Friday, July 3rd, 2015 | Add New Comment (0)

Heligator Records is a non-profit record net-label created by Ryan H. to help continously fund the Malindza Refugee Camp Library  in Swaziland, Africa. This is our 21st release.

This piece of living, breathing drone and voice comes to us from Kiev, Ukraine based Creation VI. A longform piece that moves from lush sustained tones to augmented woodwinds, harmonica, field recordings from the Black Sea and those haunting, exploratory vocals that search endlessly for transcendence between pitches of operatic highs and monastic lows. Taken from a live set Creation VI performed in Moscow, this track is an ideal opportunity to blissfully explore some inner-space before hectic workdays or post-weekend recovery. All proceeds from the sale of this track will go to help sustaining the Malindza Camp Library, which, I am happy to report is on the up-and-up. Just got a proposal to put in lights so students can study after dark. Your proceeds make this happen.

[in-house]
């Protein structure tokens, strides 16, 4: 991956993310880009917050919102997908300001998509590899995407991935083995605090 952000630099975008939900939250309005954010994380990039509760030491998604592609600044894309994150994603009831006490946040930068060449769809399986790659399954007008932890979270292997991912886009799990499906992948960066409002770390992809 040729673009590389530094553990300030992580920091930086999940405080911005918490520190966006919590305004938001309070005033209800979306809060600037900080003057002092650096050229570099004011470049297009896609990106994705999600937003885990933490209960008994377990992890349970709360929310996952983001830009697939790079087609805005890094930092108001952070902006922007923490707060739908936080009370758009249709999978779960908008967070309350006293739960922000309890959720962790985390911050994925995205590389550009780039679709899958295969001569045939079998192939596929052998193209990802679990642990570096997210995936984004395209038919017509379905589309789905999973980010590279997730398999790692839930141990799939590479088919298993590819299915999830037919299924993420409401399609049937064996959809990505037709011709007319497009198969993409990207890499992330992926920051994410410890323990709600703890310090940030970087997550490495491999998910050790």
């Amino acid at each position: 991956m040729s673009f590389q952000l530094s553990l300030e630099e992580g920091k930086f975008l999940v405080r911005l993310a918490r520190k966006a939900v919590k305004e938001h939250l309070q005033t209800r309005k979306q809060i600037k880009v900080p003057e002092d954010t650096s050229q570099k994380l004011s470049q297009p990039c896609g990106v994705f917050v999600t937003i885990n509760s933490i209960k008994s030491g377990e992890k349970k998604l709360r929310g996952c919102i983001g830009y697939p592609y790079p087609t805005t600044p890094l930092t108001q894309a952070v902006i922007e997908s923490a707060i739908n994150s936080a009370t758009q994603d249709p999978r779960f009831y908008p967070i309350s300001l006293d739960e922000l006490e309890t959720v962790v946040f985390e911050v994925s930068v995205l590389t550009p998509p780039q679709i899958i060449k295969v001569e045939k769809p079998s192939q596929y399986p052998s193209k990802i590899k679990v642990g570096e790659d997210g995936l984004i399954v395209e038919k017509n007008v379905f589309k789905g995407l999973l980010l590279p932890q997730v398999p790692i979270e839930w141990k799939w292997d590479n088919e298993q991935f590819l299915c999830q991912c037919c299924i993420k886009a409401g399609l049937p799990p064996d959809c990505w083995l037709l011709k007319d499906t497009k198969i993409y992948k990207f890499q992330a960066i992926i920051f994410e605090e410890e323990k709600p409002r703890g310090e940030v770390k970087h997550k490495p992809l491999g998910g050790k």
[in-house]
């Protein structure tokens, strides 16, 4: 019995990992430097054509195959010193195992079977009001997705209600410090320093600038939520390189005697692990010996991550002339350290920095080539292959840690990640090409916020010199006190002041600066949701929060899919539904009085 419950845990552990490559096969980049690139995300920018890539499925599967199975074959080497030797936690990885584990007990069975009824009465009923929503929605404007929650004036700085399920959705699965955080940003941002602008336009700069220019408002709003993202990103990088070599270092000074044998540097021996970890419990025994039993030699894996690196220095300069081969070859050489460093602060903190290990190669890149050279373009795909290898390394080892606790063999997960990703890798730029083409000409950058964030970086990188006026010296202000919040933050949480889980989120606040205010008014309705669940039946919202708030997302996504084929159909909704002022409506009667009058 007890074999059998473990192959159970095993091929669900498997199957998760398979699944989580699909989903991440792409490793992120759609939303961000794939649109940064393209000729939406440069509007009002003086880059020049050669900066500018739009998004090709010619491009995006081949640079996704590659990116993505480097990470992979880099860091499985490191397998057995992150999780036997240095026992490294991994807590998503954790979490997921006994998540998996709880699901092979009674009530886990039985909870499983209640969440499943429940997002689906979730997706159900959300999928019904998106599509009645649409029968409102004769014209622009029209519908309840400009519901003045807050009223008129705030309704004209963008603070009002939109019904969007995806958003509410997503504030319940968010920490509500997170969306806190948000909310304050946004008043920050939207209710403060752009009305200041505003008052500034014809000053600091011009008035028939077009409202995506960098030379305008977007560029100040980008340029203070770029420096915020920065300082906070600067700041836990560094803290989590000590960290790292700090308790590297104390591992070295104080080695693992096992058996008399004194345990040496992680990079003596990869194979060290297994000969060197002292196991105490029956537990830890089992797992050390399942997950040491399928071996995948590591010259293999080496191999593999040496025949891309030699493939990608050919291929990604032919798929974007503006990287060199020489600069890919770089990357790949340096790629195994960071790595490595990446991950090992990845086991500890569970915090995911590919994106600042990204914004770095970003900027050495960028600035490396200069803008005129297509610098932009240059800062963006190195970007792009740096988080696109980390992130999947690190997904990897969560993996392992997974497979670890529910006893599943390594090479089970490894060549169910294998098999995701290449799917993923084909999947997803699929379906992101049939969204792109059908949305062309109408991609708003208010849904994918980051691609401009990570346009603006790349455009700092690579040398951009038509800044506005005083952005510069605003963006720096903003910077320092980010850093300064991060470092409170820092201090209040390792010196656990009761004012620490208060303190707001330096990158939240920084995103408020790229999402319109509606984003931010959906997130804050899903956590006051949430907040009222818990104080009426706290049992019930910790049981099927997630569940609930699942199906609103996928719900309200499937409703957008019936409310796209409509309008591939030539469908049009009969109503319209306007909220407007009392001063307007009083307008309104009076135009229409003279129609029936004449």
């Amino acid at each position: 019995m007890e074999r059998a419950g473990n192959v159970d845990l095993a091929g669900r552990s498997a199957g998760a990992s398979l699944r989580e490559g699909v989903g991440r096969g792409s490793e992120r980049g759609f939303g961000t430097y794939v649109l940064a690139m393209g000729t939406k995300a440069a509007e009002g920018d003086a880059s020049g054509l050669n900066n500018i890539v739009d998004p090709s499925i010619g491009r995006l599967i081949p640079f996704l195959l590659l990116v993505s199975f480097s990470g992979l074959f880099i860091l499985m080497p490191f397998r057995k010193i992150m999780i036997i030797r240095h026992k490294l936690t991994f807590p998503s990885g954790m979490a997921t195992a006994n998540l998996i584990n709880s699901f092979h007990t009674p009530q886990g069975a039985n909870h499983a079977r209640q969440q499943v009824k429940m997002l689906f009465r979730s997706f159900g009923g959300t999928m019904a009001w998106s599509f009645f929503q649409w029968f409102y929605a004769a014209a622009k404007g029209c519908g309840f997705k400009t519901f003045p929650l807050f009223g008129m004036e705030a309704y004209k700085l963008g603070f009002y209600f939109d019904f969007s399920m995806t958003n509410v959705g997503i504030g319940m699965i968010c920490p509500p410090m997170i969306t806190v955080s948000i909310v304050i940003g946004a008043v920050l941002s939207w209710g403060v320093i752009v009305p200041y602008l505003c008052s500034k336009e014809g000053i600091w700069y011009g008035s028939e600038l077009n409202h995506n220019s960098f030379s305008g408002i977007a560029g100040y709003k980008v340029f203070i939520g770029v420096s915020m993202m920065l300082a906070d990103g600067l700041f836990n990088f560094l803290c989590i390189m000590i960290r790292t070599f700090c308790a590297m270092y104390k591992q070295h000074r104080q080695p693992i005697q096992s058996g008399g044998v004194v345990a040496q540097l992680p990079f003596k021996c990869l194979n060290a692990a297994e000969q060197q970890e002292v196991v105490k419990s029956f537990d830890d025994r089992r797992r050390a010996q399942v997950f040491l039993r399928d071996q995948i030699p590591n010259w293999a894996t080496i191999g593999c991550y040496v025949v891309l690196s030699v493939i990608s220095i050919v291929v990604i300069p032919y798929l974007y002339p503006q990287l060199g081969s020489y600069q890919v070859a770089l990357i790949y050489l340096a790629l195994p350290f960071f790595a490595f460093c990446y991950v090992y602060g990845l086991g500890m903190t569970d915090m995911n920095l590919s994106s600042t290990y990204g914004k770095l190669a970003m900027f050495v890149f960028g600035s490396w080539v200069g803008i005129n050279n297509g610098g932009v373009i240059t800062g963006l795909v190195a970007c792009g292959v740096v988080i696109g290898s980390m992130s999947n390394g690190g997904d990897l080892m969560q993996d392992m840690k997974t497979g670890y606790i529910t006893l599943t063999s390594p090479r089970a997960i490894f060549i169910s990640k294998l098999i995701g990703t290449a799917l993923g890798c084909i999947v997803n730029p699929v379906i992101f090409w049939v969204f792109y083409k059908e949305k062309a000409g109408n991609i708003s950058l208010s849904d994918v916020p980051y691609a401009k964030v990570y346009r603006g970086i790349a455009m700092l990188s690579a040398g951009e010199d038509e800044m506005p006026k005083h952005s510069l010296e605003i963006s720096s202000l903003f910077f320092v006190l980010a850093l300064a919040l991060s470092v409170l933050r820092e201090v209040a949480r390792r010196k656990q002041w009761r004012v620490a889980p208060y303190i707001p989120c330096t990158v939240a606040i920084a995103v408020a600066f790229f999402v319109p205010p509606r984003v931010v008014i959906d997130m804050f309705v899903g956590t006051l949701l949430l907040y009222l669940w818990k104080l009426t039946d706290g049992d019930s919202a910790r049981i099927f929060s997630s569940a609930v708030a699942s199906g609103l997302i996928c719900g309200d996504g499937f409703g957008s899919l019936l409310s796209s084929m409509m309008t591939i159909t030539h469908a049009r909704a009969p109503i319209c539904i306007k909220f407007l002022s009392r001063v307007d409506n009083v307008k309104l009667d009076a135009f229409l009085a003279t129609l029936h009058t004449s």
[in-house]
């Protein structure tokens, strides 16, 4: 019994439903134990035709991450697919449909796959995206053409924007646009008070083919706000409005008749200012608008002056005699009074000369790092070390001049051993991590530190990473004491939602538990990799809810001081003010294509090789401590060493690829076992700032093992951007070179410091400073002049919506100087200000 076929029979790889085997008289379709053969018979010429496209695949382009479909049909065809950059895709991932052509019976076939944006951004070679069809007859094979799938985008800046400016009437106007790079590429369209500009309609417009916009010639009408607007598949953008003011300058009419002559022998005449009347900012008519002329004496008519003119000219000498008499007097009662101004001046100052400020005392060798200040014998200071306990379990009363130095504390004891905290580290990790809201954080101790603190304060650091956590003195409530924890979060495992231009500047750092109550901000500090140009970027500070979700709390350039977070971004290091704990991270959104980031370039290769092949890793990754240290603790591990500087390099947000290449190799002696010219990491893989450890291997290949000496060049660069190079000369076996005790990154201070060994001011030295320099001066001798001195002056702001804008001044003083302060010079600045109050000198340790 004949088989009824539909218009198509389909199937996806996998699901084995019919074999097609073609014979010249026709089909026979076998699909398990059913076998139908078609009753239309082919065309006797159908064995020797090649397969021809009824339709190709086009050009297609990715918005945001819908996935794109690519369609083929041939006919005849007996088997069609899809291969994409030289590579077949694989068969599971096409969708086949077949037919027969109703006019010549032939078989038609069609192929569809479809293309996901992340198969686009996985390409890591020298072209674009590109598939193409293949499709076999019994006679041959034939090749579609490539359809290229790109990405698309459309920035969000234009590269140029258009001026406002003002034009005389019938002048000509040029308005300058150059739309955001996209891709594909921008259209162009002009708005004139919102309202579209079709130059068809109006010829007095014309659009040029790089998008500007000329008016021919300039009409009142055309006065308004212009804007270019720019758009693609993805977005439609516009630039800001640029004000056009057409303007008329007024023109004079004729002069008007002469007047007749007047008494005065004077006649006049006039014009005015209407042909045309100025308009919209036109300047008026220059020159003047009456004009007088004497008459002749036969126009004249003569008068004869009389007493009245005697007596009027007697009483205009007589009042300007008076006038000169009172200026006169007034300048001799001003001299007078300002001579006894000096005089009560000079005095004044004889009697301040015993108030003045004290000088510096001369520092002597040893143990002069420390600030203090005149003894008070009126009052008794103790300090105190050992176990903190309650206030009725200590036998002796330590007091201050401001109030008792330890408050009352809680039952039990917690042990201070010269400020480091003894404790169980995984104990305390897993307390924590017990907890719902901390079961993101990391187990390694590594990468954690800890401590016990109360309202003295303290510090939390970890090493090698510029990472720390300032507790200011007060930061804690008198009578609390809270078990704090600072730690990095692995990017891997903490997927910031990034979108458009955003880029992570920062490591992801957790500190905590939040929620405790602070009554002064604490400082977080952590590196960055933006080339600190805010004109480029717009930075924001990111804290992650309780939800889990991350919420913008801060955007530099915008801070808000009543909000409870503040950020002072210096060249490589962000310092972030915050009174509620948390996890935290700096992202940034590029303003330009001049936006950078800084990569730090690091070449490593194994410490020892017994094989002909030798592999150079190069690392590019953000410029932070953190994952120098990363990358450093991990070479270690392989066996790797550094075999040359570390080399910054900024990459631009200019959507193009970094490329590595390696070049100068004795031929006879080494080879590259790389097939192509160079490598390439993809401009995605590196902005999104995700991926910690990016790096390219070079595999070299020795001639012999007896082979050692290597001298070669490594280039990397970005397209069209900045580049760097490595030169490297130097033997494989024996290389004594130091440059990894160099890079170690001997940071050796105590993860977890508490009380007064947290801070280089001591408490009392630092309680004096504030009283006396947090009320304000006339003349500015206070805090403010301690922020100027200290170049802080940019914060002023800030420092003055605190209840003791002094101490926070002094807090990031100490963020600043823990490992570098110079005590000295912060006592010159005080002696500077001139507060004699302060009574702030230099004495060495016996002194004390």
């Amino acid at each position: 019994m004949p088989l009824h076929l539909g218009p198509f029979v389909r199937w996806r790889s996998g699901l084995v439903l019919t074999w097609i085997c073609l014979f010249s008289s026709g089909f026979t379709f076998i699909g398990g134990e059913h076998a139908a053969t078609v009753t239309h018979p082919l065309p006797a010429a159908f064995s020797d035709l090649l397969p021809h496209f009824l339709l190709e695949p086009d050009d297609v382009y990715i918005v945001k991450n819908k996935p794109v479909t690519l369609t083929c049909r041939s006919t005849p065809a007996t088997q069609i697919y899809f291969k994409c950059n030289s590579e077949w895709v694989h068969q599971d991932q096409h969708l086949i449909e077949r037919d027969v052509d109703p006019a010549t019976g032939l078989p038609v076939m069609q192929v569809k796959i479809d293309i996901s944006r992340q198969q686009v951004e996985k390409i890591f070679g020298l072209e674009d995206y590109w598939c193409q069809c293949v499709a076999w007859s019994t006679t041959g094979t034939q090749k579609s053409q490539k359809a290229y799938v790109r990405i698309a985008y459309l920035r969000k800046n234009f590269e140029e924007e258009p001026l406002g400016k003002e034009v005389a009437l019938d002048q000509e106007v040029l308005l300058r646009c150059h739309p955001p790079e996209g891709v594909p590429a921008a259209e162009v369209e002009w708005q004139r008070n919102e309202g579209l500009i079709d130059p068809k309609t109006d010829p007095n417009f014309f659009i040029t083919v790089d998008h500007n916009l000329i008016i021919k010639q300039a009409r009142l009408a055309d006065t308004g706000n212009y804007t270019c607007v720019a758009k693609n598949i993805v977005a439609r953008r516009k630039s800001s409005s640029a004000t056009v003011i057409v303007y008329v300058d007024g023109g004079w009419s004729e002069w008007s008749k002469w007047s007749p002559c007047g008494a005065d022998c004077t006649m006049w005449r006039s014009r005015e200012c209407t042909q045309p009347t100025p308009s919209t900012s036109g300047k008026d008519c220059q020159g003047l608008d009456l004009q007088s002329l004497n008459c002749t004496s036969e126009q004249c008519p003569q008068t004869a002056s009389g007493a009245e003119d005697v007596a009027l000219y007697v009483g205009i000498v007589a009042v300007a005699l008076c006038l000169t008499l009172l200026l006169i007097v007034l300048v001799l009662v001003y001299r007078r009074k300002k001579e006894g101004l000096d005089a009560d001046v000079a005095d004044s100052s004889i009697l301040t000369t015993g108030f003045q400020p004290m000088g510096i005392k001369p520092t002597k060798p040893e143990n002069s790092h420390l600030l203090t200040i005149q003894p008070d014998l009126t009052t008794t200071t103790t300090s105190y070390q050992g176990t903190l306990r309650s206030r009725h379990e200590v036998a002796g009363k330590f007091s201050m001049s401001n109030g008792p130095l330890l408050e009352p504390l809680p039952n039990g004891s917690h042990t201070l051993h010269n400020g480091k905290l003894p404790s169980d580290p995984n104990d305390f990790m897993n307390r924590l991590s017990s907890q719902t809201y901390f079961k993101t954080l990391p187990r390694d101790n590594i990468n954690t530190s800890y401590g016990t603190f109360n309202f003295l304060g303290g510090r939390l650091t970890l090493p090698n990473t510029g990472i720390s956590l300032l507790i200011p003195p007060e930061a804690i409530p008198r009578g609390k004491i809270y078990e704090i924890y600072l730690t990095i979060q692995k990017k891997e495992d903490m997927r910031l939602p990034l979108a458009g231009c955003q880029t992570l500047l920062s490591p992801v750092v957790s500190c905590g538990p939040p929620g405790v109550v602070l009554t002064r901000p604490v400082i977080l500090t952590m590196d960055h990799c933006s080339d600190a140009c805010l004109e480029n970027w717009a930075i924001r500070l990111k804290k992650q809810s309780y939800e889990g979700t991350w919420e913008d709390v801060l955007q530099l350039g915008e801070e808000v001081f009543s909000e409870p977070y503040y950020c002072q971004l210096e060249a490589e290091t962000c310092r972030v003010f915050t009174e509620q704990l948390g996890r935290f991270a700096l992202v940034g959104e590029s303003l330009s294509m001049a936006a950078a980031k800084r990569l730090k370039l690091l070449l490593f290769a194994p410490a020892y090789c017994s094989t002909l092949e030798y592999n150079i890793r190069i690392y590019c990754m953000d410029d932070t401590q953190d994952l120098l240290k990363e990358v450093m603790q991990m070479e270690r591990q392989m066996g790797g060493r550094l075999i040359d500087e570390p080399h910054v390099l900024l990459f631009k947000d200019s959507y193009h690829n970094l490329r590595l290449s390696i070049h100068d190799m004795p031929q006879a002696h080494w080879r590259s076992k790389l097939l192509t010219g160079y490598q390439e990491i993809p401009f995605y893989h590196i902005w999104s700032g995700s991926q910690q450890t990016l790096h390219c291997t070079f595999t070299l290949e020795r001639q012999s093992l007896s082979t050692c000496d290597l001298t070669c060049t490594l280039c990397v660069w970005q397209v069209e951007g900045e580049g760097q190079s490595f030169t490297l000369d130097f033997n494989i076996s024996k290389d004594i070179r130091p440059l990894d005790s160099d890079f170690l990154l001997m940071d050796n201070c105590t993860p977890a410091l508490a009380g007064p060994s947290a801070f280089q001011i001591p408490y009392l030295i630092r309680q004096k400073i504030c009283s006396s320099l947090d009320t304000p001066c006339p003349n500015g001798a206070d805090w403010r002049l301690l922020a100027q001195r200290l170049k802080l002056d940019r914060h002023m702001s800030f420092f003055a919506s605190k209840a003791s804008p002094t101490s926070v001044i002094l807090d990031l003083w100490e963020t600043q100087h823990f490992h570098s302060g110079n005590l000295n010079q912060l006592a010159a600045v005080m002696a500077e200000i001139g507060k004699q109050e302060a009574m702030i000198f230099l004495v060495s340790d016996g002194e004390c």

Thanks for listening. Donate if you can. Enjoy the positive vibes even if you can't.


Wednesday, July 1st, 2015 | Add New Comment (0)

Back when music blogs actually seemed to have some clout in predicting and in some cases driving musical trends, I had a go-to that I read on a daily basis that informed my music listening more than anything to this date. It was there that I read about Basinski, Natural Snow Buildings, Jasper, TX alongside reviews of more mainstream releases on major-ish indie labels. That blog was Forest Gospel run by husband-wife duo Nick and Erin Potter. As luck would have it we both lived in Salt Lake City and quickly became very close friends. Six years later Nick and Erin are still incredibly dear to my wife and I and in this podcast I sit down with Nick and begrudgingly (on Nick's part) parse out his influence on my writing and desire to start a blog, qualities of experimental music that are attractive to both of us as listeners, our shared religious histories and discovering music in the early 00's.

Nick and Erin still post about art and music on Forest Gospel: 

Nick's Tumblr page with illustrations and comics:

The Potters' Etsy page where they sell their screenprinted show and movie posters:

Tuesday, June 30th, 2015 | Add New Comment (0)